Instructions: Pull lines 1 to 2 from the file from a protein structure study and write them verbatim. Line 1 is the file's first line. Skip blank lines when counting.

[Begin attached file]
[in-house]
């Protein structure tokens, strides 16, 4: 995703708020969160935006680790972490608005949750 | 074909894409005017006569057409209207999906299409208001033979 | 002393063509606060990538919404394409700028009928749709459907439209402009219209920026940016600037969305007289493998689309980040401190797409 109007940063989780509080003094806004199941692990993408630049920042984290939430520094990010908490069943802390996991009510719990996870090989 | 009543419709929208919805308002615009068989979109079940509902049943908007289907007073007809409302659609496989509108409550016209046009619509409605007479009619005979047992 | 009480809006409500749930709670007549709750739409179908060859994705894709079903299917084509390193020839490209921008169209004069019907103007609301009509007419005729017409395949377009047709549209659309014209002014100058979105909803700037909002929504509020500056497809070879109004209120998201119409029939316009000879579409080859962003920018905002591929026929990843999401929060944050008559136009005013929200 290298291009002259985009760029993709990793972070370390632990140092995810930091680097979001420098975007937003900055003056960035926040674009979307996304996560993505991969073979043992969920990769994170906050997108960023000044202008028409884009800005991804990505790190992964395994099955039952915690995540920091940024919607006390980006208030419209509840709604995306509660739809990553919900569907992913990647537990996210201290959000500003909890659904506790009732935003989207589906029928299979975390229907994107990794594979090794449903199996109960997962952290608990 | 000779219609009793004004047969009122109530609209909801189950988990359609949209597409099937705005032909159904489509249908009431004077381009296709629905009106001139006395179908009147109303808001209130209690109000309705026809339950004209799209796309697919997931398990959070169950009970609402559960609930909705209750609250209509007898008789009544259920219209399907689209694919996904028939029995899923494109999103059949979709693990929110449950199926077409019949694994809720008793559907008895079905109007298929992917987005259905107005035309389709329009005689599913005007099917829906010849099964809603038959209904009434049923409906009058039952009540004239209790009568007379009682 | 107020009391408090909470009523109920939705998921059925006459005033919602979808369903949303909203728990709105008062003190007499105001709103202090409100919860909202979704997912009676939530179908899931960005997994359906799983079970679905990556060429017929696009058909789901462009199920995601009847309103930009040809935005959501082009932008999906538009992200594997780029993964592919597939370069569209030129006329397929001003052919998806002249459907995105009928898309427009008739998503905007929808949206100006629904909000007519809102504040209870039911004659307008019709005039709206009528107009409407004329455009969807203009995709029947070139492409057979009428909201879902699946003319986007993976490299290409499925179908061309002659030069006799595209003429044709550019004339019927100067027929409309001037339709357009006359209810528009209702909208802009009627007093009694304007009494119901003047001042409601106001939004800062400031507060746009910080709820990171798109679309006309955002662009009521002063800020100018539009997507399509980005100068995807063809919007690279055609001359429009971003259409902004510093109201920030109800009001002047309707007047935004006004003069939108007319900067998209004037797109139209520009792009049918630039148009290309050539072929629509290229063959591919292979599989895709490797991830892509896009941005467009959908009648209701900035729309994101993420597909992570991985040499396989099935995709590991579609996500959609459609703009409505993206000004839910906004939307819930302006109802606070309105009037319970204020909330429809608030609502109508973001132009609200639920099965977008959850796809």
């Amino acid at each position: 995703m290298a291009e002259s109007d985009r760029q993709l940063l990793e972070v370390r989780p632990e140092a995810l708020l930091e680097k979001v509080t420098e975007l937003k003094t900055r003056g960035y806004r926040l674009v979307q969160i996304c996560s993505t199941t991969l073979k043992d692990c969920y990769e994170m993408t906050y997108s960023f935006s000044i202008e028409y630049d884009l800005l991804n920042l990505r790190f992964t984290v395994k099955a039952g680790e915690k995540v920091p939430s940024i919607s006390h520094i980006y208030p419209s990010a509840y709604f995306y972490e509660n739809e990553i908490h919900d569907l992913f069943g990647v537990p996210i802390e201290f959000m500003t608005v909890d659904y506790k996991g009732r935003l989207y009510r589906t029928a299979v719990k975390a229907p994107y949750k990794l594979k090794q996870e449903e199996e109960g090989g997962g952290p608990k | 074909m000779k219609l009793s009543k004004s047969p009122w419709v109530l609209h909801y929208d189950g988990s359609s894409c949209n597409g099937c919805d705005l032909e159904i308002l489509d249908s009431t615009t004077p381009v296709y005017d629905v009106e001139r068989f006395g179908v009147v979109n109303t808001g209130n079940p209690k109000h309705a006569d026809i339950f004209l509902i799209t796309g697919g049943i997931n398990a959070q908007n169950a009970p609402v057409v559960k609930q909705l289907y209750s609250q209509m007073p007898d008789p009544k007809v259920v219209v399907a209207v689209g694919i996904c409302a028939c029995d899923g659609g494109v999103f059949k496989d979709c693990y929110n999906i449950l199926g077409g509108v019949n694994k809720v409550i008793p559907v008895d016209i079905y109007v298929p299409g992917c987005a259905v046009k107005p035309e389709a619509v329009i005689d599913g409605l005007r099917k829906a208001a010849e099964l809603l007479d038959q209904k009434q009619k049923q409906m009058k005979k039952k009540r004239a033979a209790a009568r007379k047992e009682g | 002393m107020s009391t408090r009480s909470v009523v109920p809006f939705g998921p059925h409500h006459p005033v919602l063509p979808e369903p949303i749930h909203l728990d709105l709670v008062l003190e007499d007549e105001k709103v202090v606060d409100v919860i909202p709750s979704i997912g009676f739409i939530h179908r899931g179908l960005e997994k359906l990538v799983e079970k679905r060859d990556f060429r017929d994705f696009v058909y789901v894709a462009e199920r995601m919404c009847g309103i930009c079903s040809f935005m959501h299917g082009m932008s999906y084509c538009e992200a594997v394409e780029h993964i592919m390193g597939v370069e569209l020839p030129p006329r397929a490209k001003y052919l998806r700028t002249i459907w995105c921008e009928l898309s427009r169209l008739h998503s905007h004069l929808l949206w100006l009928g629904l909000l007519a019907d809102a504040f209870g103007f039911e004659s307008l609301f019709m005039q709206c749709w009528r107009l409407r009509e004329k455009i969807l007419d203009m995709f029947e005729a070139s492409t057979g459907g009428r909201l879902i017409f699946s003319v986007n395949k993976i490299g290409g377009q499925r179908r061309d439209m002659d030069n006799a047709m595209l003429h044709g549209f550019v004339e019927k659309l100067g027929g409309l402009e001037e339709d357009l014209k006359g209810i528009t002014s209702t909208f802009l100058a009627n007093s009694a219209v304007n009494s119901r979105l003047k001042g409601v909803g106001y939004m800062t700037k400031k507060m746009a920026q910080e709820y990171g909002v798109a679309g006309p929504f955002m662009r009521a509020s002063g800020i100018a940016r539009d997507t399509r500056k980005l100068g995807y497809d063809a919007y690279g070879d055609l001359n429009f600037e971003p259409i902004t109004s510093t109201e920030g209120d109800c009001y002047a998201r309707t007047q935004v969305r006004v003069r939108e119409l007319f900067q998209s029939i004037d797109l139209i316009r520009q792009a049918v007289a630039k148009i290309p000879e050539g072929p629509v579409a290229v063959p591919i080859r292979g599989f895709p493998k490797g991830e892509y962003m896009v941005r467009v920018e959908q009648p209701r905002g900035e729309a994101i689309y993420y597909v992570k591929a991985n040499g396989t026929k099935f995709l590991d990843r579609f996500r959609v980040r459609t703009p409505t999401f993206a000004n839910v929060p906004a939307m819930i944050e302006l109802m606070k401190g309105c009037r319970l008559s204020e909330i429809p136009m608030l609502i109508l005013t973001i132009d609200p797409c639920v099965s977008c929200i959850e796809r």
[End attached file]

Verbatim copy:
[in-house]
């Protein structure tokens, strides 16, 4: 995703708020969160935006680790972490608005949750 | 074909894409005017006569057409209207999906299409208001033979 | 002393063509606060990538919404394409700028009928749709459907439209402009219209920026940016600037969305007289493998689309980040401190797409 109007940063989780509080003094806004199941692990993408630049920042984290939430520094990010908490069943802390996991009510719990996870090989 | 009543419709929208919805308002615009068989979109079940509902049943908007289907007073007809409302659609496989509108409550016209046009619509409605007479009619005979047992 | 009480809006409500749930709670007549709750739409179908060859994705894709079903299917084509390193020839490209921008169209004069019907103007609301009509007419005729017409395949377009047709549209659309014209002014100058979105909803700037909002929504509020500056497809070879109004209120998201119409029939316009000879579409080859962003920018905002591929026929990843999401929060944050008559136009005013929200 290298291009002259985009760029993709990793972070370390632990140092995810930091680097979001420098975007937003900055003056960035926040674009979307996304996560993505991969073979043992969920990769994170906050997108960023000044202008028409884009800005991804990505790190992964395994099955039952915690995540920091940024919607006390980006208030419209509840709604995306509660739809990553919900569907992913990647537990996210201290959000500003909890659904506790009732935003989207589906029928299979975390229907994107990794594979090794449903199996109960997962952290608990 | 000779219609009793004004047969009122109530609209909801189950988990359609949209597409099937705005032909159904489509249908009431004077381009296709629905009106001139006395179908009147109303808001209130209690109000309705026809339950004209799209796309697919997931398990959070169950009970609402559960609930909705209750609250209509007898008789009544259920219209399907689209694919996904028939029995899923494109999103059949979709693990929110449950199926077409019949694994809720008793559907008895079905109007298929992917987005259905107005035309389709329009005689599913005007099917829906010849099964809603038959209904009434049923409906009058039952009540004239209790009568007379009682 | 107020009391408090909470009523109920939705998921059925006459005033919602979808369903949303909203728990709105008062003190007499105001709103202090409100919860909202979704997912009676939530179908899931960005997994359906799983079970679905990556060429017929696009058909789901462009199920995601009847309103930009040809935005959501082009932008999906538009992200594997780029993964592919597939370069569209030129006329397929001003052919998806002249459907995105009928898309427009008739998503905007929808949206100006629904909000007519809102504040209870039911004659307008019709005039709206009528107009409407004329455009969807203009995709029947070139492409057979009428909201879902699946003319986007993976490299290409499925179908061309002659030069006799595209003429044709550019004339019927100067027929409309001037339709357009006359209810528009209702909208802009009627007093009694304007009494119901003047001042409601106001939004800062400031507060746009910080709820990171798109679309006309955002662009009521002063800020100018539009997507399509980005100068995807063809919007690279055609001359429009971003259409902004510093109201920030109800009001002047309707007047935004006004003069939108007319900067998209004037797109139209520009792009049918630039148009290309050539072929629509290229063959591919292979599989895709490797991830892509896009941005467009959908009648209701900035729309994101993420597909992570991985040499396989099935995709590991579609996500959609459609703009409505993206000004839910906004939307819930302006109802606070309105009037319970204020909330429809608030609502109508973001132009609200639920099965977008959850796809």